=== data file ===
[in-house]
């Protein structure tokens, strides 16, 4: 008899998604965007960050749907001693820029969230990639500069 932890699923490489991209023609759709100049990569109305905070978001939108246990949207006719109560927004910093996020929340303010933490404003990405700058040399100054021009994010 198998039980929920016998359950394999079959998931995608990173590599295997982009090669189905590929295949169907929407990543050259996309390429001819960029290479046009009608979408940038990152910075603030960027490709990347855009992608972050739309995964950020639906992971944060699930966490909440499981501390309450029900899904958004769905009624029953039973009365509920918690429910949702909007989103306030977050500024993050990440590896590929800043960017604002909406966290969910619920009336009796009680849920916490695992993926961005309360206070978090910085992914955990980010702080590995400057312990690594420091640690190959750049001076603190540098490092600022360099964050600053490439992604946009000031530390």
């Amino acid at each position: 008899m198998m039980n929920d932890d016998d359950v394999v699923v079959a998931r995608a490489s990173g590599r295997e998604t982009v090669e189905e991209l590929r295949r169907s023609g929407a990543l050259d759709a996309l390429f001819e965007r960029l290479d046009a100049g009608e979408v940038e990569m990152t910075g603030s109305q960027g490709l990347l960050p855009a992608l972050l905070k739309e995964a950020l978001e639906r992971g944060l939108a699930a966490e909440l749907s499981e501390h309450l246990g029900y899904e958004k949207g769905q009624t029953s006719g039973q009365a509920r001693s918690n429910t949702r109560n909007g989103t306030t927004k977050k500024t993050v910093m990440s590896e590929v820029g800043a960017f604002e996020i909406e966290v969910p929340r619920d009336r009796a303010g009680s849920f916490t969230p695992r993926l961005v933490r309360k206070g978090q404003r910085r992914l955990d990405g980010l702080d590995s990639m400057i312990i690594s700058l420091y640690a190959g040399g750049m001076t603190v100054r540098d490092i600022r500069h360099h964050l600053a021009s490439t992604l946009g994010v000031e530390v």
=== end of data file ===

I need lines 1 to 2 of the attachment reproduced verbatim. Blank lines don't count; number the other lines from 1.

[in-house]
């Protein structure tokens, strides 16, 4: 008899998604965007960050749907001693820029969230990639500069 932890699923490489991209023609759709100049990569109305905070978001939108246990949207006719109560927004910093996020929340303010933490404003990405700058040399100054021009994010 198998039980929920016998359950394999079959998931995608990173590599295997982009090669189905590929295949169907929407990543050259996309390429001819960029290479046009009608979408940038990152910075603030960027490709990347855009992608972050739309995964950020639906992971944060699930966490909440499981501390309450029900899904958004769905009624029953039973009365509920918690429910949702909007989103306030977050500024993050990440590896590929800043960017604002909406966290969910619920009336009796009680849920916490695992993926961005309360206070978090910085992914955990980010702080590995400057312990690594420091640690190959750049001076603190540098490092600022360099964050600053490439992604946009000031530390």